Whipped Shortbread for a Running Head Start on Holiday Baking


Coming soon to a kitchen near you: holiday baking.

“This is the very first cookie I make for the holidays,” wrote Alison Keef when she sent me the recipe. This Whipped Shortbread, she wrote, was a “staple of the holiday season” when she and her family lived on Cape Breton, Nova Scotia, from 1973 to 1984. “We enjoyed the wonderful mix of First Nations people, Acadian French, Irish, Scots, and people from Sweden,” when they lived there. This version of shortbread made using a mixer, is a slightly easier one than the traditional Scottish shortbread which has a very stiff dough mixed with a spoon, kneaded, and patted out, pricked and baked.

I adore shortbread, and shortbread style cookies: flour, sugar, butter. No rising agents, no eggs. Can’t beat it. Over the years, I have used a cut and roll shortbread-style recipe which I can decorate to look more Christmasy, and it makes what seems to be a ton of cookies. But this one from Alison can be used as a drop cookie, which she says she prefers, and that makes it very easy. I rolled mine quickly between my hands, dimpled it with a spoon, and sprinkled on coarse decorative sugar for holiday sparkle. If you wish, Alison says you can use this dough with a cookie press which works very well.

Alison reports that it is a wonderful keeper, and, if you are cookie freezing person, this one freezes well, too. To be truthful, I’ve never frozen cookies. My experience, gained I suppose from my cookie-baking mother who produced several hundred annually, was that cookies keep well in tins. Mom kept her tins in the unfinished attic of our house (out of sight, out of my dad’s mind, at least mostly.) I stack my tins up under the dining room sideboard. Cookies simply don’t need to be frozen and if they stay frozen a tad too long, they end up tasting like the forty other things in the freezer. Bleah.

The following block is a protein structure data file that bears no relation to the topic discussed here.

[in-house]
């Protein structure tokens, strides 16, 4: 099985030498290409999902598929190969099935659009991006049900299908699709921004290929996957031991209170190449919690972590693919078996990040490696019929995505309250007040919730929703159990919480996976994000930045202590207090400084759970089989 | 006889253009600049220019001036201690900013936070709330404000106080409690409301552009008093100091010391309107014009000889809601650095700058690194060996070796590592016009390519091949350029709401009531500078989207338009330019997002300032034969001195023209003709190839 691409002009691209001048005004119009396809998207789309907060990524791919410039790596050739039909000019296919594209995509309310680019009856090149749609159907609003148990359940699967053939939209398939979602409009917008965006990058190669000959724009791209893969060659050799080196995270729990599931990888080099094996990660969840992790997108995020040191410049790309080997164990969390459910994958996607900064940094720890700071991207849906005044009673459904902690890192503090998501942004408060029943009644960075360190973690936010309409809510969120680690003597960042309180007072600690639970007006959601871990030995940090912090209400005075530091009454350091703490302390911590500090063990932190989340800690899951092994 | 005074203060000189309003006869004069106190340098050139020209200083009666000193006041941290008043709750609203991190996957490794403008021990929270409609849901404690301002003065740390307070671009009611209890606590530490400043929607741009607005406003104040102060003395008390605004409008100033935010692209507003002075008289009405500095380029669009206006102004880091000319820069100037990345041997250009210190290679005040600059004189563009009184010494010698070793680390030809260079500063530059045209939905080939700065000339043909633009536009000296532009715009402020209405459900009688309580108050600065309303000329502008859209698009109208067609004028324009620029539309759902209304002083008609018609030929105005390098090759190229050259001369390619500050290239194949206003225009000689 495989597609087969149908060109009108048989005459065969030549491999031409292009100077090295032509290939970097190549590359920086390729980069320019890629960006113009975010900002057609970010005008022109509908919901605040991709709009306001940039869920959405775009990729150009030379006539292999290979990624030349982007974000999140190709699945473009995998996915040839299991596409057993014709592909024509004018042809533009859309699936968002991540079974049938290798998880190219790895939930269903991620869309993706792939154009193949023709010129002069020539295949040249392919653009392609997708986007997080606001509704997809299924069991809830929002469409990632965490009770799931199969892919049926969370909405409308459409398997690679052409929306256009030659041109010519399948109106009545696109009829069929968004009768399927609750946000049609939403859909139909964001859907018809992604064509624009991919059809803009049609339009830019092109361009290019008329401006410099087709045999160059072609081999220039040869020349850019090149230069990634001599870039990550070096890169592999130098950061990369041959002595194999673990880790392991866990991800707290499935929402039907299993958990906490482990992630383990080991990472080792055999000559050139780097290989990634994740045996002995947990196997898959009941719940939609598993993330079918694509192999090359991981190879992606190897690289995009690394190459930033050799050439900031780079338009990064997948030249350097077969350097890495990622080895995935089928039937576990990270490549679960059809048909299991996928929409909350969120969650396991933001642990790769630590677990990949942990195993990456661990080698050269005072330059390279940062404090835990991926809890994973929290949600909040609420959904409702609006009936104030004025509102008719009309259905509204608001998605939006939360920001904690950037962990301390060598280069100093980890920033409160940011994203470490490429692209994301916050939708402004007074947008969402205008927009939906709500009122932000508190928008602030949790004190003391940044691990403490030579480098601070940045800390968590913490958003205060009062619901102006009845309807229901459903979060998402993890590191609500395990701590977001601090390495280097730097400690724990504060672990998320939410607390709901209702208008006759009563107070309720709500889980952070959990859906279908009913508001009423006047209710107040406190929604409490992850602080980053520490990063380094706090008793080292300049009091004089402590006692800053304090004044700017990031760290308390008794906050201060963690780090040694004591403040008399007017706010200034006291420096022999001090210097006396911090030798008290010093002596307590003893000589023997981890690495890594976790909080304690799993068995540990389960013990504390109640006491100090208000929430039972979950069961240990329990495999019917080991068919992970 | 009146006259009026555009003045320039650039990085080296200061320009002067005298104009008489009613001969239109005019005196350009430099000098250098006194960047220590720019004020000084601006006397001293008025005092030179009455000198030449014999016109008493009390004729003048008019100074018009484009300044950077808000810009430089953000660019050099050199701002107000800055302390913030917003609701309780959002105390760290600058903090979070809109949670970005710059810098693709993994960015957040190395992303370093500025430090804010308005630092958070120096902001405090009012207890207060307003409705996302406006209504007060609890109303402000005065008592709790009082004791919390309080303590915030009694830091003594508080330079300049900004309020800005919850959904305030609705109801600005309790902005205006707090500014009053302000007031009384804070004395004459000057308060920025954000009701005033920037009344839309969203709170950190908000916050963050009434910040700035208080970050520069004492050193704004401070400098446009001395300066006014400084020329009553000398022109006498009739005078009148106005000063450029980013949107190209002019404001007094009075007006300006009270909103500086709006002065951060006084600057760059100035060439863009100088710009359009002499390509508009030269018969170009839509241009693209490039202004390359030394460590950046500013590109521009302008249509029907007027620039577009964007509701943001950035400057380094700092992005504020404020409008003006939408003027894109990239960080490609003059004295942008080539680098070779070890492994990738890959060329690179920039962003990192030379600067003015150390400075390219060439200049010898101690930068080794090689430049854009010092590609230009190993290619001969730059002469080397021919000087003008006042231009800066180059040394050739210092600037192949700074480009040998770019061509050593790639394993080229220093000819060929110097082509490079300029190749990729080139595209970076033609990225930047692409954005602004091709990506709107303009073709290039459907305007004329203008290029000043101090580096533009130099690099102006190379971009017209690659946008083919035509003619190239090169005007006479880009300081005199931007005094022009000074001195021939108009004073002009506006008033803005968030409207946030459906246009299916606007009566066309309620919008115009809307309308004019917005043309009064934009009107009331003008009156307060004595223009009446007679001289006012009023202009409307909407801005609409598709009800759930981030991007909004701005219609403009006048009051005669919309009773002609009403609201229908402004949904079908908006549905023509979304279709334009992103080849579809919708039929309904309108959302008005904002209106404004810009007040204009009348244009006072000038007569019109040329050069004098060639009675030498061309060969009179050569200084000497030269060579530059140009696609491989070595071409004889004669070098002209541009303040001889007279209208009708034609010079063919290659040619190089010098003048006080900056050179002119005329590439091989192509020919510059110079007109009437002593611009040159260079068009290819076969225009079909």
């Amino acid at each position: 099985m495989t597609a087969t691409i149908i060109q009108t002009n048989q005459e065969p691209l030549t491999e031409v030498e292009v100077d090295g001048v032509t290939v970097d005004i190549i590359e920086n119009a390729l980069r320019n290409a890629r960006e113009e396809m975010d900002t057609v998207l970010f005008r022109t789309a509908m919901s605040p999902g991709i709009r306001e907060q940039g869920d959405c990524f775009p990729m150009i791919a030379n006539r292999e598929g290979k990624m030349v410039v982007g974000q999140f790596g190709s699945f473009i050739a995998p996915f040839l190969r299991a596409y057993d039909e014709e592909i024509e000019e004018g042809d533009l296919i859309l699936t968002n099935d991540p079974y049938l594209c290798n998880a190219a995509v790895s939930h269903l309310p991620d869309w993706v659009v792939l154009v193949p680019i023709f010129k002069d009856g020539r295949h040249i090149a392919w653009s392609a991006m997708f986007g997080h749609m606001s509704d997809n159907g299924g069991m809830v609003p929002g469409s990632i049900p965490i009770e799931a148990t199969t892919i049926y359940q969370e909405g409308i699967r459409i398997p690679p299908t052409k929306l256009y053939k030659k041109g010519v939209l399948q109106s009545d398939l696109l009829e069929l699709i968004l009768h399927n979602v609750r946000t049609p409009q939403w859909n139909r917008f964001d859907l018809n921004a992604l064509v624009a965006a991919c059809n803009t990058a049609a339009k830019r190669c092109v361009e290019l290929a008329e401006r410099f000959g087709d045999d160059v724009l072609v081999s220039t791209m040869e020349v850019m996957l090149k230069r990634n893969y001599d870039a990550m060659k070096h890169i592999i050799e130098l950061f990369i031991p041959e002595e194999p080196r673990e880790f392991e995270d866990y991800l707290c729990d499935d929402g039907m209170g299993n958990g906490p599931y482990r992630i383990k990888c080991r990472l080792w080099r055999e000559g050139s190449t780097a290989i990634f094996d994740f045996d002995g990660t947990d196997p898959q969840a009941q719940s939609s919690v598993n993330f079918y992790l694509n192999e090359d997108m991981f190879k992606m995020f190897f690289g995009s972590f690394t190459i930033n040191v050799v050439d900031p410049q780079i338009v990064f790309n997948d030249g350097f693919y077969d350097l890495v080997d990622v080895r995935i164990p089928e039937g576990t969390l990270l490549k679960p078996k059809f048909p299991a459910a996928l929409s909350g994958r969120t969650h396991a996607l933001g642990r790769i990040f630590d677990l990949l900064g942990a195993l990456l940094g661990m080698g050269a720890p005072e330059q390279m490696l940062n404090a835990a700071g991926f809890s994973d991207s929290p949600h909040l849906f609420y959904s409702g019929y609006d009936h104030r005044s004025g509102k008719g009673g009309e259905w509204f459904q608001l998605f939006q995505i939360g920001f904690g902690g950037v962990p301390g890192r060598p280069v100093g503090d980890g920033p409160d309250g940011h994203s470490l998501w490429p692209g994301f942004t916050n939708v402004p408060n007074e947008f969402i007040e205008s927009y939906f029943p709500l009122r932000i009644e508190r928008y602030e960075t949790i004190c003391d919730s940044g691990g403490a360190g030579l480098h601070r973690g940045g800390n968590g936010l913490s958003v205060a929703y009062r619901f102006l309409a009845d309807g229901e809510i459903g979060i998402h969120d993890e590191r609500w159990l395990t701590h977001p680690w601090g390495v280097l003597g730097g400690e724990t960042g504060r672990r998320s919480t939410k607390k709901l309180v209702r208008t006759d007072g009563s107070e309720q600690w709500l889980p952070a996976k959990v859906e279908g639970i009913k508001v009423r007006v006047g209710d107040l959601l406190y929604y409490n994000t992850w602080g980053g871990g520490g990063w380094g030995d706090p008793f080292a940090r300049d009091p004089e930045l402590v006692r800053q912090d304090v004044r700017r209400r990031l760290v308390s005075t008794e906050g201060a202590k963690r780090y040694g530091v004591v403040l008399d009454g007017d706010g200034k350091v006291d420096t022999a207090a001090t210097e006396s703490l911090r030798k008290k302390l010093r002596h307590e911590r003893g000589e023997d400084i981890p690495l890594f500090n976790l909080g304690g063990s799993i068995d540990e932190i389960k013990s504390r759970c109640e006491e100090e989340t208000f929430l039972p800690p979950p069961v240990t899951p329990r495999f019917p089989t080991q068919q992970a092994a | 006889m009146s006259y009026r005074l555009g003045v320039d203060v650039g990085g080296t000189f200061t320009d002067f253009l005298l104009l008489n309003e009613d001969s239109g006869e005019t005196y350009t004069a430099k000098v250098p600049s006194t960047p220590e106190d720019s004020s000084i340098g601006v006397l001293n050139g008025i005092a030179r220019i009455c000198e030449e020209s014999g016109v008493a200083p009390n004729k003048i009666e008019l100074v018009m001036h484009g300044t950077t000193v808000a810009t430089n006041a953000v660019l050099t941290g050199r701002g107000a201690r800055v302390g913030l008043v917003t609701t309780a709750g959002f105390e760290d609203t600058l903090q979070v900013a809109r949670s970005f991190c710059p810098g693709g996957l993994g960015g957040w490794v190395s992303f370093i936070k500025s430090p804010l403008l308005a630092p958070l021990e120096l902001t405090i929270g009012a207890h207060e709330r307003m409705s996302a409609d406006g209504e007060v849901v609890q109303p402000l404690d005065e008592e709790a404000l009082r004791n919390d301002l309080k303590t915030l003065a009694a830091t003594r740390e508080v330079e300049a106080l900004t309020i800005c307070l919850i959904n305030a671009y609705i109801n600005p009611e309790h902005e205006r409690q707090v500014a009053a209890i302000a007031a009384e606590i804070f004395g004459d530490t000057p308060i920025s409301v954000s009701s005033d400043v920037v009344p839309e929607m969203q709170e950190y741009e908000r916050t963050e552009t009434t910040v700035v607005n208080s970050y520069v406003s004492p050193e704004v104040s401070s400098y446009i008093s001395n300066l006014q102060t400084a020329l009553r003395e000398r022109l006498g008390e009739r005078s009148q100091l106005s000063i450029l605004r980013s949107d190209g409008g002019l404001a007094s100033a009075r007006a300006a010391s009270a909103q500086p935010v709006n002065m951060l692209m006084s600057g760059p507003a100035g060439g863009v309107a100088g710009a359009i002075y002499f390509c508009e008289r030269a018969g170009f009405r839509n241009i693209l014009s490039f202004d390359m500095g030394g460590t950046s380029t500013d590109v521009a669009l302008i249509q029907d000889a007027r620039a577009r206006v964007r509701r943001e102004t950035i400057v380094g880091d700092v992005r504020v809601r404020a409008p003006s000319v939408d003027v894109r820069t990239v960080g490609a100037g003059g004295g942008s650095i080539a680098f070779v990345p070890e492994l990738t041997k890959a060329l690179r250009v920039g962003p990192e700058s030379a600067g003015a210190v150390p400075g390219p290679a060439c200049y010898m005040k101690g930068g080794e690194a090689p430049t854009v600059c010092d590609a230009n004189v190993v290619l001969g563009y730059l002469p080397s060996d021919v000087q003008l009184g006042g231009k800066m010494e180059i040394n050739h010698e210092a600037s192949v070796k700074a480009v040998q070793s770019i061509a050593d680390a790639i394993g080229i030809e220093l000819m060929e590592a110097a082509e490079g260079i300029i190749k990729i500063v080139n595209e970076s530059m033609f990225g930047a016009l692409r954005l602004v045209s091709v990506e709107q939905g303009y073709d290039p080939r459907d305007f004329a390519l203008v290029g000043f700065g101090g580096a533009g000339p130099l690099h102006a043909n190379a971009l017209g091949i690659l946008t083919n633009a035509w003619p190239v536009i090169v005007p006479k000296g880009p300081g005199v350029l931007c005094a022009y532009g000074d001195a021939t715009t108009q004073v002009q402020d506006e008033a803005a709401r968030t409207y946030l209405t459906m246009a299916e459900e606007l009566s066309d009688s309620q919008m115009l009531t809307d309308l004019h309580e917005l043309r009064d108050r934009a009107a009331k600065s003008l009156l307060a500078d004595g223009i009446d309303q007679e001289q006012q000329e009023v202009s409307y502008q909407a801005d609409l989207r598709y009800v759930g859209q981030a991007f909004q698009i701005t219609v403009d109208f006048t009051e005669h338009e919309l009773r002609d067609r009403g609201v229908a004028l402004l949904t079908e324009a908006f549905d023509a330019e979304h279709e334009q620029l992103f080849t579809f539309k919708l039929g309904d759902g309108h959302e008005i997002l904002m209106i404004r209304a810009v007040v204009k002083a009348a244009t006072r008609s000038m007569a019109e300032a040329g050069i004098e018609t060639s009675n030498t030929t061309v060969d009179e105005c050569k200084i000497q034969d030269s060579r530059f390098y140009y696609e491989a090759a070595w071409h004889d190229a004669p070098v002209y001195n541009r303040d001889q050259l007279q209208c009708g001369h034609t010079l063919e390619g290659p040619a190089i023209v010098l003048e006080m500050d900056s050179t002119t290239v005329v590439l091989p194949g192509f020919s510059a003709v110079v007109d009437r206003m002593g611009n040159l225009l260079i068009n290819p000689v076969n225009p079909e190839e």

The recipe calls for powdered sugar. You can use confectioner’s sugar; I put a cup of granulated in the blender and whirled it until it was very fine. Also, I use parchment paper these days to bake on which beats greasing a cookie sheet, and makes it sooo easy to lift cookies off to a rack. And I reuse my parchment paper (unless it gets sticky and awful.)

So go ahead and make a batch, and see if you can keep your hands off them between now and the holidays. Good luck with that.

Whipped Shortbread
Serves: up to 7 to 8 dozen, depending on size
  • 1 pound whipped butter
  • 1 cup confectioners or powdered sugar
  • ¼ cup cornstarch
  • 3 cups all-purpose flour
  • Candied cherries or decorative sugar, optional
  1. Preheat the oven to 350 degrees.
  2. Grease or line a cookie sheet with parchment paper.
  3. Cream together the butter and sugar with an electric mixer.
  4. Gradually add cornstarch and flour and mix until fluffy. Pause mixing to scrape bowl sides and bottom to make sure all the flour is incorporated.
  5. Drop teaspoons-full on the cookie sheet, decorate with a quarter of a candied cherry or a sprinkle of decorative sugar.
  6. Bake 10 to 12 minutes until the bottom edge of the cookie just begins to turn brown, and the cookie is set and lightly golden.
  7. Cool for a couple of minutes on the baking sheet, then remove to a wire rack.


Sandy Oliver

About Sandy Oliver

Sandy Oliver Sandy is a freelance food writer with the column Taste Buds appearing weekly since 2006 in the Bangor Daily News, and regular columns in Maine Boats, Homes, and Harbors magazine and The Working Waterfront. Besides freelance food writing, she is a pioneering food historian beginning her work in 1971 at Mystic Seaport Museum, where she developed a fireplace cooking program in an 1830s house. After moving to Maine in 1988, Sandy wrote, Saltwater Foodways: New Englanders and Their Foods at Sea and Ashore in the 19th Century published in 1995. She is the author of The Food of Colonial and Federal America published in fall of 2005, and Giving Thanks: Thanksgiving History and Recipes from Pilgrims to Pumpkin Pie which she co-authored with Kathleen Curtin. She often speaks to historical organizations and food professional groups around the country, organizes historical dinners, and conducts classes and workshops in food history and in sustainable gardening and cooking. Sandy lives on Islesboro, an island in Penobscot where she gardens, preserves, cooks and teaches sustainable lifeways.